For more information on the work of the Wanstead Community Gardeners and to get involved, visit wnstd.com/wcg

Deep roots


Wanstead resident Jean Medcalf has published her first poetry book at the age of 89. To Everything There is a Season is a collection of lyrical, spiritual poems about nature. In the third of a series of articles, Jean introduces New Year, a poem about new beginnings.

The new year is always the time when our thoughts turn to new beginnings. I clearly recall the beginning of my life in Wanstead.

I first came to Wanstead to work in the late 1950s. I was recently married and living in Leytonstone, and I found a job in a little plumber’s called Toogoods, which was in Eastway, next to Nightingale Green. I worked there as a shorthand typist along with three or four other girls. One very pretty girl, Valerie, was the envy of us all when she announced she was going on holiday to Lake Como in Italy. We were even more impressed when she returned, engaged to a handsome young Italian fisherman named Mario!

Toogoods was a friendly little place. The cleaning lady was called Flo Clarke. She was unfortunately afflicted with St Vitus’ dance, which meant she was constantly twitching. She had very little money, so to help make ends meet, she used to cook dinner for us girls in her home, and we would each give her sixpence or a shilling. She lived in one of the little cottages along Eastway. They were tiny Victorian houses with little doors that led to the stairs. Flo’s husband, Harry, was a painter and decorator who was well known in Wanstead. Once a week, all of us girls would walk up to the Bungalow Café for lunch.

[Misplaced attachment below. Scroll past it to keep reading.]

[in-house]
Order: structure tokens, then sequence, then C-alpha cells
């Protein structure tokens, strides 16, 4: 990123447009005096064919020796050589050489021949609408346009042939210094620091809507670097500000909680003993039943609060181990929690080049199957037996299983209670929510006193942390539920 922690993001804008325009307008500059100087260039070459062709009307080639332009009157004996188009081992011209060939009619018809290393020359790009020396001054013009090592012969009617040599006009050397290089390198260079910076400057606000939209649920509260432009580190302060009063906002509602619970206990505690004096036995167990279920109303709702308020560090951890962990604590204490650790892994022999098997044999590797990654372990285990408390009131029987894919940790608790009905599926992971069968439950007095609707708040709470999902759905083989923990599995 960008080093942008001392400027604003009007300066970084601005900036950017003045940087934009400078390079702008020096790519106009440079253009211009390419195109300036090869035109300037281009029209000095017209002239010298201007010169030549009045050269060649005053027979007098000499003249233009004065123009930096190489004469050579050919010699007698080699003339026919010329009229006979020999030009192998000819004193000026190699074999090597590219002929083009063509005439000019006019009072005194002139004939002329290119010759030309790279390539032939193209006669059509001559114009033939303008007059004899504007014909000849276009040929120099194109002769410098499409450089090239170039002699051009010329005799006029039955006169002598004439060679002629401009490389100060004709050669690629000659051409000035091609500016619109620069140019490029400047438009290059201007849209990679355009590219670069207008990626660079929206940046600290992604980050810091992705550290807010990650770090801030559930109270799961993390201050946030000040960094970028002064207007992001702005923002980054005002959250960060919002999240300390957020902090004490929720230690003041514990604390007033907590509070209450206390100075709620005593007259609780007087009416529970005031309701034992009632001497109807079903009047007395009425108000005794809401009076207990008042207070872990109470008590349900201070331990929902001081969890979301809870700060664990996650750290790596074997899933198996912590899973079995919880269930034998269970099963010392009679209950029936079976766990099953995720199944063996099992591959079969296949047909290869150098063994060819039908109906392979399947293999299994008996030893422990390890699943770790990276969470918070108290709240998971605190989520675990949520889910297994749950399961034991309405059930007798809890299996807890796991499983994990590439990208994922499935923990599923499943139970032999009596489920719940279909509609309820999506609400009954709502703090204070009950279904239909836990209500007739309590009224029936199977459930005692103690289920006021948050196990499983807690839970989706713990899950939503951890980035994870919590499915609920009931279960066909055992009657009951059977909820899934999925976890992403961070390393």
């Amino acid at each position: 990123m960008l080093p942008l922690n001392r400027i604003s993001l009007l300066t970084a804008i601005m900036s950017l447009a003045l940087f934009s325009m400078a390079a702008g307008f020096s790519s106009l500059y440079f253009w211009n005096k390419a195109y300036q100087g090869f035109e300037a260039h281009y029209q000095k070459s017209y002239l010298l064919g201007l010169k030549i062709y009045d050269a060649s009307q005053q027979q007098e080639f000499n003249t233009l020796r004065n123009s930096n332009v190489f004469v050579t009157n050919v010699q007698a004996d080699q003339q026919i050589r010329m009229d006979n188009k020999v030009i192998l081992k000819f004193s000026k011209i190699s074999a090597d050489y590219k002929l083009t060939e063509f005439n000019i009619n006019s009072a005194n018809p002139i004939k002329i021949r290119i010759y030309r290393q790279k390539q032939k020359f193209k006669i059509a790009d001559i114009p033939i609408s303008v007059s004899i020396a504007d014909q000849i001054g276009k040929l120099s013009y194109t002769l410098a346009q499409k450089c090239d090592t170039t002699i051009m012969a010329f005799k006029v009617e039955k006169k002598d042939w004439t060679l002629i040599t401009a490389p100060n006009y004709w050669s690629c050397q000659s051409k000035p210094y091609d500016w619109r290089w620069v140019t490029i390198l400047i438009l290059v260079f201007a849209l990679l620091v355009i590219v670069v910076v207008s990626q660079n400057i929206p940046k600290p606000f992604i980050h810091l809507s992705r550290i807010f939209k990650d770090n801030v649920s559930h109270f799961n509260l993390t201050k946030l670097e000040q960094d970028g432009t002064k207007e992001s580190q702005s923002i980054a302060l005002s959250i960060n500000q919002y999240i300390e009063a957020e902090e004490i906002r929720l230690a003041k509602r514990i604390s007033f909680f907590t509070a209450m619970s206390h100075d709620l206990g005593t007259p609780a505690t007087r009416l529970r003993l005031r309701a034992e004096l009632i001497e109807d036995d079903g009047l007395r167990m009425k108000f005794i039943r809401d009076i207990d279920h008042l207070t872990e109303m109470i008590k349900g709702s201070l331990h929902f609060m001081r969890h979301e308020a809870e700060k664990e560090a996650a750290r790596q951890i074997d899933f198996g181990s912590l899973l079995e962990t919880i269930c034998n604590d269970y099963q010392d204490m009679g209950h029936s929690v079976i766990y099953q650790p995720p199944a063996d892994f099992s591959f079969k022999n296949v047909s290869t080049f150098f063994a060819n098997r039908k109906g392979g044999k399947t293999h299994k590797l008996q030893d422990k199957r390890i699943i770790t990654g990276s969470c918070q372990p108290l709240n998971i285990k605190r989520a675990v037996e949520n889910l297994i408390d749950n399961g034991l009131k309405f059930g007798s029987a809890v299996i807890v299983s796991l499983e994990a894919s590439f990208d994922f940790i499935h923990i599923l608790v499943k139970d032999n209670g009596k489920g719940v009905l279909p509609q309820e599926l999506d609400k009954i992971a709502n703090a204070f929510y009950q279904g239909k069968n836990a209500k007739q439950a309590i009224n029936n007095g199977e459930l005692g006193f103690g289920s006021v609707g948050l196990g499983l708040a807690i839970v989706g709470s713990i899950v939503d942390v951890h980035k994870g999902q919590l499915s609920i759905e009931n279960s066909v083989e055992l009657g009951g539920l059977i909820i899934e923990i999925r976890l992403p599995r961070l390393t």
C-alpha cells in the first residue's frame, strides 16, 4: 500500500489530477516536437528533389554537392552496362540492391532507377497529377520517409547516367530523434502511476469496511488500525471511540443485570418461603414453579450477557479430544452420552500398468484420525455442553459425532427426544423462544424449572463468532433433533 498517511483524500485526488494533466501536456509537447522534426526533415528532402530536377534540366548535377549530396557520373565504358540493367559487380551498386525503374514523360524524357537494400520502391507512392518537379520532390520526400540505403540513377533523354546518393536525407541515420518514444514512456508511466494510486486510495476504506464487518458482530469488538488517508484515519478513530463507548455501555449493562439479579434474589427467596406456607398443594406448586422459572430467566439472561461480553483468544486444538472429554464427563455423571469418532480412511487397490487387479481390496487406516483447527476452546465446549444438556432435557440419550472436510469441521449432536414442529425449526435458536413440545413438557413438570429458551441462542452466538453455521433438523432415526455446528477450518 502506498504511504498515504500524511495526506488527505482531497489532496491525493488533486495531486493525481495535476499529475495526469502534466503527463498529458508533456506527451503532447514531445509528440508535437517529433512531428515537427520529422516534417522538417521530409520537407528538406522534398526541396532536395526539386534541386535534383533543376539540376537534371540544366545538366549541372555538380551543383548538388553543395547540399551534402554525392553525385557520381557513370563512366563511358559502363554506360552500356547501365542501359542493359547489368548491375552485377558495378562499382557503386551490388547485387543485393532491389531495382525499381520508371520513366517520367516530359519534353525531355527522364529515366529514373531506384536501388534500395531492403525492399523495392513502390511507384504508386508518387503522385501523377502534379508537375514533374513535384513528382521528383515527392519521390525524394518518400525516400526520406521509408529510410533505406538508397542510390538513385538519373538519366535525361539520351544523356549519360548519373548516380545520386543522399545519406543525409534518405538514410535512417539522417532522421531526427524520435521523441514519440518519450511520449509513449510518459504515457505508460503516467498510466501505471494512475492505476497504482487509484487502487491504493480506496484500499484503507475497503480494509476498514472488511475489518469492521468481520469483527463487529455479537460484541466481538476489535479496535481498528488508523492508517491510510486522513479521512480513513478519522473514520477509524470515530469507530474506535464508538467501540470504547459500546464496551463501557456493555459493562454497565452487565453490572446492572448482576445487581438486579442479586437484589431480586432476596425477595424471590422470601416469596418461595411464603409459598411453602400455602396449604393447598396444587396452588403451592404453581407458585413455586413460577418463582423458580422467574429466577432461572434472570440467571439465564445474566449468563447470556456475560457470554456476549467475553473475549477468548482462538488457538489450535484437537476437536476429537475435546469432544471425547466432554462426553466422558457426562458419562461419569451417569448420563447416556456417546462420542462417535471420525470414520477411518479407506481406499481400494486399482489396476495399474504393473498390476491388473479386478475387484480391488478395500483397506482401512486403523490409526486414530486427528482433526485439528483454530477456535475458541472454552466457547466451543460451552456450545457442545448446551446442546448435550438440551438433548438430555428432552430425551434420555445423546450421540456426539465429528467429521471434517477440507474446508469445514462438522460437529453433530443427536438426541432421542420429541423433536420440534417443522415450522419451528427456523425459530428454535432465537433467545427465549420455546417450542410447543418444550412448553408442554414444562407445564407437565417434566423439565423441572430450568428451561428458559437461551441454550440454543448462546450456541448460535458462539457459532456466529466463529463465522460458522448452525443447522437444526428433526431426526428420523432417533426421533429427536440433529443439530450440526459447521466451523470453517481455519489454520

The boss, Mr Dunham, was an affable man. The first Christmas I worked there, all the girls bought little presents for each other, and we all gave a gift to our boss as well. He graciously accepted the presents, and then said that he was sorry that he couldn’t give any presents to us in return because he was a Jehovah’s Witness and it was against his religion! However, he told us he would keep all the presents, as he would not dream of hurting our feelings by refusing!

So, that was how I first got to know Wanstead. I knew it would be a good place to settle and bring up a family, and when we saw a house for sale in the area, we went to view it. The house felt very homely, with a glowing coal fire burning in the hearth and a large back garden with an old plum tree and a seat beneath it. I loved the house at first sight, and after 60 years, I love it still.

Our house was close to the Nightingale pub and the parade of shops opposite, and there were more shops along Nightingale Lane and Elmcroft Avenue. Back then, we had a butcher, a toy shop, a hairdresser, a sweet shop, two grocers, a rag-and-bone yard, a junkyard, a fish and chip shop and a watch mender’s. I will tell you more about them next time.

New Year
by Jean Medcalf

Midnight tolls
A flock of bells peals out
Swinging on a clapper
We fly
Backwards and forwards
Higher and higher
Soaring and swooping
Balanced like birds on the upstroke of twelve
We poise
And dive
With courage into a virgin year.